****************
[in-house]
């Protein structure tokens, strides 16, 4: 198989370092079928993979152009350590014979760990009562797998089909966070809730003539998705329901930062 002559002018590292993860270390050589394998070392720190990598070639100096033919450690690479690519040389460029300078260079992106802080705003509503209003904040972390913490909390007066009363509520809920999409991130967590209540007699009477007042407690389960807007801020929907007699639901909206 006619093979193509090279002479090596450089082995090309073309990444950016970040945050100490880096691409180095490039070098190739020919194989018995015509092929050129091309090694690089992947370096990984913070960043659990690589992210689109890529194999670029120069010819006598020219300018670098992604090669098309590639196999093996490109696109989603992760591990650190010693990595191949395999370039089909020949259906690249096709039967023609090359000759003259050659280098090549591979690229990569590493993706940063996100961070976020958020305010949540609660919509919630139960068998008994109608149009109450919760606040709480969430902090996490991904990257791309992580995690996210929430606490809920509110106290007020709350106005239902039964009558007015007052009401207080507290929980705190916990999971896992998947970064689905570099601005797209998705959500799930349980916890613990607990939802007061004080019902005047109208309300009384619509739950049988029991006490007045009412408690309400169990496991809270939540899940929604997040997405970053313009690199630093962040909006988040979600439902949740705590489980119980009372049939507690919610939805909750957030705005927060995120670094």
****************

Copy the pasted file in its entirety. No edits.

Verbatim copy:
[in-house]
């Protein structure tokens, strides 16, 4: 198989370092079928993979152009350590014979760990009562797998089909966070809730003539998705329901930062 002559002018590292993860270390050589394998070392720190990598070639100096033919450690690479690519040389460029300078260079992106802080705003509503209003904040972390913490909390007066009363509520809920999409991130967590209540007699009477007042407690389960807007801020929907007699639901909206 006619093979193509090279002479090596450089082995090309073309990444950016970040945050100490880096691409180095490039070098190739020919194989018995015509092929050129091309090694690089992947370096990984913070960043659990690589992210689109890529194999670029120069010819006598020219300018670098992604090669098309590639196999093996490109696109989603992760591990650190010693990595191949395999370039089909020949259906690249096709039967023609090359000759003259050659280098090549591979690229990569590493993706940063996100961070976020958020305010949540609660919509919630139960068998008994109608149009109450919760606040709480969430902090996490991904990257791309992580995690996210929430606490809920509110106290007020709350106005239902039964009558007015007052009401207080507290929980705190916990999971896992998947970064689905570099601005797209998705959500799930349980916890613990607990939802007061004080019902005047109208309300009384619509739950049988029991006490007045009412408690309400169990496991809270939540899940929604997040997405970053313009690199630093962040909006988040979600439902949740705590489980119980009372049939507690919610939805909750957030705005927060995120670094």